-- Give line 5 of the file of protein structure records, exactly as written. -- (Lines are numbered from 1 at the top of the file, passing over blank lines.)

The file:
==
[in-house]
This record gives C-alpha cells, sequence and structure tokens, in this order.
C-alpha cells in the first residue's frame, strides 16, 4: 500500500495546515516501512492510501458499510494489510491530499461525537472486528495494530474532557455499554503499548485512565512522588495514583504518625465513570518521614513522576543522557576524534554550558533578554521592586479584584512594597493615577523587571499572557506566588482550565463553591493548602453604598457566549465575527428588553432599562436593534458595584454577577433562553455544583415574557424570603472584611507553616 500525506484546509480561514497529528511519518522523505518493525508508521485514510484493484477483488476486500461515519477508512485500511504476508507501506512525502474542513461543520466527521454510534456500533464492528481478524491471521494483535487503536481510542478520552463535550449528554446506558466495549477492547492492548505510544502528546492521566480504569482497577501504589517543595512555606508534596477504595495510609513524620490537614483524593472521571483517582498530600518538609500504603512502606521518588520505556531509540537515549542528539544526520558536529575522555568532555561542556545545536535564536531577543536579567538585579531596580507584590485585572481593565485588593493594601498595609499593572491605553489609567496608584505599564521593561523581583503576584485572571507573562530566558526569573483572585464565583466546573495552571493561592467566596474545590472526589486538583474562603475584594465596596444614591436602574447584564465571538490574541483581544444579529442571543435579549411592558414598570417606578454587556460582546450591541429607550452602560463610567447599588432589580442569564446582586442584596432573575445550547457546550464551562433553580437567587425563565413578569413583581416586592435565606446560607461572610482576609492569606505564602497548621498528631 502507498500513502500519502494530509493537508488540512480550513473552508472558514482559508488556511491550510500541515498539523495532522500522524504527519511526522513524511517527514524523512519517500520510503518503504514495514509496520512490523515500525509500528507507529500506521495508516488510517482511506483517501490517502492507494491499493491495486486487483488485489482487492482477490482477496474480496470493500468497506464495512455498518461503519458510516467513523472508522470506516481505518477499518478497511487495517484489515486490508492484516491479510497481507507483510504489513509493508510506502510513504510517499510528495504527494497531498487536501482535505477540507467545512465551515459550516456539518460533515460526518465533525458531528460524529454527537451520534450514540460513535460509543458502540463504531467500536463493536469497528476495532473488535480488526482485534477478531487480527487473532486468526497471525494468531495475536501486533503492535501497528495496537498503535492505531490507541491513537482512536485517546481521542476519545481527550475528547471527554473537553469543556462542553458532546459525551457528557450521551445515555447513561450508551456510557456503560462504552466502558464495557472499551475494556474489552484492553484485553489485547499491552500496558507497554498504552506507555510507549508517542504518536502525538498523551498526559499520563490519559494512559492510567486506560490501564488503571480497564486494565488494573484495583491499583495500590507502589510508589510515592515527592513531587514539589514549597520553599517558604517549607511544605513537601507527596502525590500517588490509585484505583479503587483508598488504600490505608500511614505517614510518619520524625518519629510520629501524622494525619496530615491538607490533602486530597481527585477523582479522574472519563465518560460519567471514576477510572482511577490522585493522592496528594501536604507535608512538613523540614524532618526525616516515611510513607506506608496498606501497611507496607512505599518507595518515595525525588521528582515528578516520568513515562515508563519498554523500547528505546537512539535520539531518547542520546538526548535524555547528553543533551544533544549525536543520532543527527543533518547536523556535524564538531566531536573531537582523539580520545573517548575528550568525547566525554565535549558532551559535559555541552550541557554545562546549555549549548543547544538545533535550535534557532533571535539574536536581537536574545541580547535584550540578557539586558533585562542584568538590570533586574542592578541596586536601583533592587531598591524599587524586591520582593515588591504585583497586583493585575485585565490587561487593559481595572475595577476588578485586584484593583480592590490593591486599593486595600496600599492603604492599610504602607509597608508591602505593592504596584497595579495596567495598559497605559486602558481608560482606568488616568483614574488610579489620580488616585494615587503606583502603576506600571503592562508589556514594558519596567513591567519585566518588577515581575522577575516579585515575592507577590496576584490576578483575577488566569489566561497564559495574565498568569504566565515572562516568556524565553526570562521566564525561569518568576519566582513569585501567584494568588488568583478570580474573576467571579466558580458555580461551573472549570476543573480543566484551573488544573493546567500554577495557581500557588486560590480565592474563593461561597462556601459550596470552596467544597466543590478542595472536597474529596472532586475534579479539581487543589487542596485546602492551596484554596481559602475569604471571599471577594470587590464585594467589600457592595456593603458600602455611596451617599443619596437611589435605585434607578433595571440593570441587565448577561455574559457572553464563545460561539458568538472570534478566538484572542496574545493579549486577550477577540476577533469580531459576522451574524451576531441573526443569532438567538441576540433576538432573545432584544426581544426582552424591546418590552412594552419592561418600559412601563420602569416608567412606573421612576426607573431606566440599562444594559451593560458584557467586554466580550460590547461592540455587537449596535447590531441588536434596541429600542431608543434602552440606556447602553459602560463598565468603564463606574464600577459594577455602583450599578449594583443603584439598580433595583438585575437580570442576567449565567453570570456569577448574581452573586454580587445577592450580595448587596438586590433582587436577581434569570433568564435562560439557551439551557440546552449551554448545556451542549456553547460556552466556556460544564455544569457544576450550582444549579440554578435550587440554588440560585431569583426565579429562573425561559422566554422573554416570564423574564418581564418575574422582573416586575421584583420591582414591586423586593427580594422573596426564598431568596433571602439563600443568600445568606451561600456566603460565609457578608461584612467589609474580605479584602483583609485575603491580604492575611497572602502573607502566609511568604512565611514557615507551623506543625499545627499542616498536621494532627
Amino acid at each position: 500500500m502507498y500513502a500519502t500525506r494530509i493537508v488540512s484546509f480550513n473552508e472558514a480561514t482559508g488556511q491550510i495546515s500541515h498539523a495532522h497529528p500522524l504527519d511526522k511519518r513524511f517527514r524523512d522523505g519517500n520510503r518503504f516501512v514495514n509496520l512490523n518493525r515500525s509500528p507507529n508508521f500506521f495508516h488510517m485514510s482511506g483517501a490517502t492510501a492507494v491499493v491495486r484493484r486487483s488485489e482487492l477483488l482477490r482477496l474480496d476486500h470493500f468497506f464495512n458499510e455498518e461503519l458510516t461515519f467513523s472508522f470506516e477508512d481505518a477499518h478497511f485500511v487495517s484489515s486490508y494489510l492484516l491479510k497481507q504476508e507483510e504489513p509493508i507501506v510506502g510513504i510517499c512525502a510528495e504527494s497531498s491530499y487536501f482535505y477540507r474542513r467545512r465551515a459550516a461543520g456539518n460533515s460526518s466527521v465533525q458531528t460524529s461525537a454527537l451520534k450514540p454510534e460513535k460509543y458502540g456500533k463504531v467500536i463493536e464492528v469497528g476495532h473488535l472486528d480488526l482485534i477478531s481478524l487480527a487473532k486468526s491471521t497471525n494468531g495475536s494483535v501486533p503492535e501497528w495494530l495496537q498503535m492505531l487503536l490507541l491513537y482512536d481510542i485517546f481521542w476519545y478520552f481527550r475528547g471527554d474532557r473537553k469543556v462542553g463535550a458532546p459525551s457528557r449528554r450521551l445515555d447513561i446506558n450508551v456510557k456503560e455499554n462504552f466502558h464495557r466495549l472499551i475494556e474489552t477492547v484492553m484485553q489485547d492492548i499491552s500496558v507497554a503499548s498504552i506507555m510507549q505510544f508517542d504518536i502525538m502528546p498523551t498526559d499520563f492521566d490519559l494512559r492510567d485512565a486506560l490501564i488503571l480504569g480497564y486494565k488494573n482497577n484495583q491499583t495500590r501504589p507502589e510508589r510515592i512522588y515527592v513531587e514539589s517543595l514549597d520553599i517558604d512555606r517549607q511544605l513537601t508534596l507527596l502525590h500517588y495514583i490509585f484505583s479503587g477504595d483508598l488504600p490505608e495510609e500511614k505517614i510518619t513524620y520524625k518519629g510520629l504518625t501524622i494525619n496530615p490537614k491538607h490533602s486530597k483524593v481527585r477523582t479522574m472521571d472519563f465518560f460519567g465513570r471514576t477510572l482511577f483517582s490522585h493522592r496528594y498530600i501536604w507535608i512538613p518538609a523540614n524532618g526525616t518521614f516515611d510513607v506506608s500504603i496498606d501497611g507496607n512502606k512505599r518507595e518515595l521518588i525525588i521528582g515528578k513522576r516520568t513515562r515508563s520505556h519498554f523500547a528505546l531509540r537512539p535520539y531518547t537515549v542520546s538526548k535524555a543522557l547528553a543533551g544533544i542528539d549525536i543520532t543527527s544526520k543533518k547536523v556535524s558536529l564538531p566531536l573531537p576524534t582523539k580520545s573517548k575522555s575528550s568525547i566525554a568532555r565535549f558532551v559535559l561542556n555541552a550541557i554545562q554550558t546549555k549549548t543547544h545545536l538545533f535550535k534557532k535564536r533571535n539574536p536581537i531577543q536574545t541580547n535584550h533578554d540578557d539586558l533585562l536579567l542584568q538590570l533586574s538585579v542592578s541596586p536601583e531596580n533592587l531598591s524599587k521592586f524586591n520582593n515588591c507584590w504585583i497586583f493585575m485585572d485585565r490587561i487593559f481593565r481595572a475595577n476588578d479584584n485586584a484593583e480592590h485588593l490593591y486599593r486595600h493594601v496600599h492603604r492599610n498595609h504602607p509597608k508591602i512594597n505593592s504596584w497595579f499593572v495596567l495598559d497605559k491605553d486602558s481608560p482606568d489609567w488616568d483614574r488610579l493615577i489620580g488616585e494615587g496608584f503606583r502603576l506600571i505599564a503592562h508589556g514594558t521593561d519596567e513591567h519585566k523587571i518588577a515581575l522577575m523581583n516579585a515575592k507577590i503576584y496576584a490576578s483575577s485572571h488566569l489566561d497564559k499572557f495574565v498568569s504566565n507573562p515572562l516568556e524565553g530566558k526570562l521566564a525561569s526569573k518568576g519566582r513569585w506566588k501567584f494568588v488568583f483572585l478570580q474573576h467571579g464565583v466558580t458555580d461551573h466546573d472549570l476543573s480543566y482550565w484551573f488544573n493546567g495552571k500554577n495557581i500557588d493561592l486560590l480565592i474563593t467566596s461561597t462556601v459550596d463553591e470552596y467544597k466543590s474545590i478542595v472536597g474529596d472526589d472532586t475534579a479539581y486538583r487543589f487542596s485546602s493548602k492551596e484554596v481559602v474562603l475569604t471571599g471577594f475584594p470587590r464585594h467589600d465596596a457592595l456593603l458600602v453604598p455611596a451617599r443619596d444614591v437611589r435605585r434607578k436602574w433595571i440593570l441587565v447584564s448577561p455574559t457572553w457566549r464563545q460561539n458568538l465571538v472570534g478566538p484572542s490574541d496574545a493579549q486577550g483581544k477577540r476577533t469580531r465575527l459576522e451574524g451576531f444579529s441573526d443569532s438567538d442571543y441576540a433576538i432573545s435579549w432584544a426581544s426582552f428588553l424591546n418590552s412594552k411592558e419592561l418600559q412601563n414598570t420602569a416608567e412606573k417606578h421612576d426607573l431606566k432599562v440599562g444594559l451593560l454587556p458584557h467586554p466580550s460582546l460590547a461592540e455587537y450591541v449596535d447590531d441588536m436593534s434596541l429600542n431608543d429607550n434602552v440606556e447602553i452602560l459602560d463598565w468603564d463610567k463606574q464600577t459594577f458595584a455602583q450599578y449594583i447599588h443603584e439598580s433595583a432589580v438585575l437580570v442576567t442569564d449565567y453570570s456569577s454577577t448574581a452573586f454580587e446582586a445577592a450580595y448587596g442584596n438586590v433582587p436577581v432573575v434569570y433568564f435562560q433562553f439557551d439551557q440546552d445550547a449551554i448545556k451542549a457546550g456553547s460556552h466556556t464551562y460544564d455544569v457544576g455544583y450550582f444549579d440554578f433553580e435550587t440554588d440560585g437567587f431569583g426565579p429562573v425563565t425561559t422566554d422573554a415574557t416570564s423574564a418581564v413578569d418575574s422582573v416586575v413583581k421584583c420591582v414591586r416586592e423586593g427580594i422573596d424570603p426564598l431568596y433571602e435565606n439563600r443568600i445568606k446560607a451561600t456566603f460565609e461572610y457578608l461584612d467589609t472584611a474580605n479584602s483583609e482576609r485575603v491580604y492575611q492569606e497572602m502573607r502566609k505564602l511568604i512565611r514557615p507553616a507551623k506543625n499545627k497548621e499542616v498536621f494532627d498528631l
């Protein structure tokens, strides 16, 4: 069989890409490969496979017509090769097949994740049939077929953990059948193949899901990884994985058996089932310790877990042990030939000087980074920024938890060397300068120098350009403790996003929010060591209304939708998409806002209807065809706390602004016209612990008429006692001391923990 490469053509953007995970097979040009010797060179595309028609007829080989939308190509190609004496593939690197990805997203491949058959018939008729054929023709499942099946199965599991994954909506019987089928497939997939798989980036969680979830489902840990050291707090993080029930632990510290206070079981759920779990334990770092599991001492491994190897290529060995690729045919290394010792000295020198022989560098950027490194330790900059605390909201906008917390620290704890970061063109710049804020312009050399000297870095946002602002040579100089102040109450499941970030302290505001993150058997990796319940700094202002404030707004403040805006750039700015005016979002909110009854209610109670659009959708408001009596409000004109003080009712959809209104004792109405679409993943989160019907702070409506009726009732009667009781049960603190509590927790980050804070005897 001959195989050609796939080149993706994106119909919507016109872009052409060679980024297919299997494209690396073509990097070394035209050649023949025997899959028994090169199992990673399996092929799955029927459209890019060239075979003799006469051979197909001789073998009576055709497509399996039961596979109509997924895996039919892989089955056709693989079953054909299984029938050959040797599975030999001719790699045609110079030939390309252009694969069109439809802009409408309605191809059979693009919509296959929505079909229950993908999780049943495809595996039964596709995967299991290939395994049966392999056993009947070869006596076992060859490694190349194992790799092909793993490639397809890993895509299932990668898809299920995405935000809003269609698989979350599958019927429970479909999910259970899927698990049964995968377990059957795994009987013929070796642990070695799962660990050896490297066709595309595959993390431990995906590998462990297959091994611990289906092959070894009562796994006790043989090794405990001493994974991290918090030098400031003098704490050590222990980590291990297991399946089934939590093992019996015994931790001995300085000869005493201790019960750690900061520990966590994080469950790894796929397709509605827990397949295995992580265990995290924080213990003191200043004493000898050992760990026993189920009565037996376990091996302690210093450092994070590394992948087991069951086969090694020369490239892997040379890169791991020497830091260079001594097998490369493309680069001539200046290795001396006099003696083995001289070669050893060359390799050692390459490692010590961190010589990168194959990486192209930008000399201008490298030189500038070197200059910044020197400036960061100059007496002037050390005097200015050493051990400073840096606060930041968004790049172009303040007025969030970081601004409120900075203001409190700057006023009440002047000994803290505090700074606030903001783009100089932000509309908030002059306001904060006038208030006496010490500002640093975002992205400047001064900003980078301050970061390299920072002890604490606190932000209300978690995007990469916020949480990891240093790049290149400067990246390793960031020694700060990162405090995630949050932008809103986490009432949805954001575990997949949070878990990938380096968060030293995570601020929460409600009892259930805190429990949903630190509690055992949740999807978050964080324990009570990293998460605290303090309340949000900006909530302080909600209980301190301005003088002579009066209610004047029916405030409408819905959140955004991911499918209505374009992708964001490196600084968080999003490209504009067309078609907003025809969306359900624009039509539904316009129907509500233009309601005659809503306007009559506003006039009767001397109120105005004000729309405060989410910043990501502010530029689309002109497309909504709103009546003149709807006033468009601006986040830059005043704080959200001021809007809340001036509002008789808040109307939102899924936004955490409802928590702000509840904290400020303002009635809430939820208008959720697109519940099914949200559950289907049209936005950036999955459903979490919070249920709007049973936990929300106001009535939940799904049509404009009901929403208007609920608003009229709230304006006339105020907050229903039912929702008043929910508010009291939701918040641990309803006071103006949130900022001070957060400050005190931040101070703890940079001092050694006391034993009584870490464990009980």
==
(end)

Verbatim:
């Protein structure tokens, strides 16, 4: 069989890409490969496979017509090769097949994740049939077929953990059948193949899901990884994985058996089932310790877990042990030939000087980074920024938890060397300068120098350009403790996003929010060591209304939708998409806002209807065809706390602004016209612990008429006692001391923990 490469053509953007995970097979040009010797060179595309028609007829080989939308190509190609004496593939690197990805997203491949058959018939008729054929023709499942099946199965599991994954909506019987089928497939997939798989980036969680979830489902840990050291707090993080029930632990510290206070079981759920779990334990770092599991001492491994190897290529060995690729045919290394010792000295020198022989560098950027490194330790900059605390909201906008917390620290704890970061063109710049804020312009050399000297870095946002602002040579100089102040109450499941970030302290505001993150058997990796319940700094202002404030707004403040805006750039700015005016979002909110009854209610109670659009959708408001009596409000004109003080009712959809209104004792109405679409993943989160019907702070409506009726009732009667009781049960603190509590927790980050804070005897 001959195989050609796939080149993706994106119909919507016109872009052409060679980024297919299997494209690396073509990097070394035209050649023949025997899959028994090169199992990673399996092929799955029927459209890019060239075979003799006469051979197909001789073998009576055709497509399996039961596979109509997924895996039919892989089955056709693989079953054909299984029938050959040797599975030999001719790699045609110079030939390309252009694969069109439809802009409408309605191809059979693009919509296959929505079909229950993908999780049943495809595996039964596709995967299991290939395994049966392999056993009947070869006596076992060859490694190349194992790799092909793993490639397809890993895509299932990668898809299920995405935000809003269609698989979350599958019927429970479909999910259970899927698990049964995968377990059957795994009987013929070796642990070695799962660990050896490297066709595309595959993390431990995906590998462990297959091994611990289906092959070894009562796994006790043989090794405990001493994974991290918090030098400031003098704490050590222990980590291990297991399946089934939590093992019996015994931790001995300085000869005493201790019960750690900061520990966590994080469950790894796929397709509605827990397949295995992580265990995290924080213990003191200043004493000898050992760990026993189920009565037996376990091996302690210093450092994070590394992948087991069951086969090694020369490239892997040379890169791991020497830091260079001594097998490369493309680069001539200046290795001396006099003696083995001289070669050893060359390799050692390459490692010590961190010589990168194959990486192209930008000399201008490298030189500038070197200059910044020197400036960061100059007496002037050390005097200015050493051990400073840096606060930041968004790049172009303040007025969030970081601004409120900075203001409190700057006023009440002047000994803290505090700074606030903001783009100089932000509309908030002059306001904060006038208030006496010490500002640093975002992205400047001064900003980078301050970061390299920072002890604490606190932000209300978690995007990469916020949480990891240093790049290149400067990246390793960031020694700060990162405090995630949050932008809103986490009432949805954001575990997949949070878990990938380096968060030293995570601020929460409600009892259930805190429990949903630190509690055992949740999807978050964080324990009570990293998460605290303090309340949000900006909530302080909600209980301190301005003088002579009066209610004047029916405030409408819905959140955004991911499918209505374009992708964001490196600084968080999003490209504009067309078609907003025809969306359900624009039509539904316009129907509500233009309601005659809503306007009559506003006039009767001397109120105005004000729309405060989410910043990501502010530029689309002109497309909504709103009546003149709807006033468009601006986040830059005043704080959200001021809007809340001036509002008789808040109307939102899924936004955490409802928590702000509840904290400020303002009635809430939820208008959720697109519940099914949200559950289907049209936005950036999955459903979490919070249920709007049973936990929300106001009535939940799904049509404009009901929403208007609920608003009229709230304006006339105020907050229903039912929702008043929910508010009291939701918040641990309803006071103006949130900022001070957060400050005190931040101070703890940079001092050694006391034993009584870490464990009980």